When I Grow Up

I listened to Elton John on the drive home from work today.  I took a different route back to my apartment.  I do that sometimes, just to see different things.  Maybe notice different things.  And maybe feel some appreciation for them.   I am so restricted in what I can do now, and things can get very monotonous.  In two days, I will have been on house arrest for six months.  I’m at the halfway point.

I’ve found myself reconnecting to the way I felt when I was in high school, before graduation.  When you were there, you were so aware that you had your whole life ahead of you.  You thought about what you wanted to be when you grew up.  In a way, I can look at my release from house arrest as my graduation.

I’ve been writing a lot in the last six months.  I’ve begun studying books about varied forms of the craft.  One of the most prolific gurus of screen writing and story structure is Robert McKee, whose work I’ve only recently been exposed to.  He talks about how writers must learn to appreciate limitations and use them to their advantage.  My interpretation of what he says is that when, creatively, we are forced into a kind of confinement, that our energies are channeled in a way that they wouldn’t be if we had every option in the world.  I’ve found that to be true.

I never gave much thought to writing before my arrest.  Well, if I ever did think about it, I certainly didn’t express it much to anyone.  I guess I doubted that I could ever do it, and I was afraid of trying because I might fail miserably.  Well, I’ll tell ya what- if nothing else good came from being arrested with a Range Rover’s worth of illegal drugs and being unceremoniously thrown into federal prison in plain view of my family and friends-  It did help to eliminate my fear of failure.  There is nothing like an epic (and very public) failure to lower the bar going forward.  That’s one way of looking at it.  I don’t mean that to be a negative.  On the contrary, that perspective has helped me to try things that I never thought that I was necessarily capable of.  That in itself is a kind of freedom.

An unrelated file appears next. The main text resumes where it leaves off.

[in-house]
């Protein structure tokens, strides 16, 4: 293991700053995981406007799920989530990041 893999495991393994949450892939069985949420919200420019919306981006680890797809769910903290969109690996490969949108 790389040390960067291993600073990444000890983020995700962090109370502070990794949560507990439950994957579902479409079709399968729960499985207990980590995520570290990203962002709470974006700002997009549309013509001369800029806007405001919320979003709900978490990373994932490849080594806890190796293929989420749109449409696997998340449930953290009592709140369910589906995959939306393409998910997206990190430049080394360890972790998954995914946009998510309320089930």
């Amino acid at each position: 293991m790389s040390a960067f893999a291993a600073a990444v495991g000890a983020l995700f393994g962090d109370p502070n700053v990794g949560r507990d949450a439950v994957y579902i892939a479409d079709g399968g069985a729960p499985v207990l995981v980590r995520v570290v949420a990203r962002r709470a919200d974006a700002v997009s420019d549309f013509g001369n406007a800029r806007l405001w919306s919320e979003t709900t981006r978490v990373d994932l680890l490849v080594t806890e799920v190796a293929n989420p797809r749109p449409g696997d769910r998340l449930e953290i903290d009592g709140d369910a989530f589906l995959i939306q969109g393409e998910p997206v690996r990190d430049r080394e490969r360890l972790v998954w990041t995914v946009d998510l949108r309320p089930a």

I say all of this knowing full well that it’s very possible that I will fail again, and miserably.  There is also the chance that I won’t.  Let the games begin, I say.  As long as my next failure doesn’t send me to prison- or, if it does, that my next mug shot is at least vaguely attractive, and not resembling some kind of androgynous, exhausted mule after a long day of plowing fields.


186 days to go.


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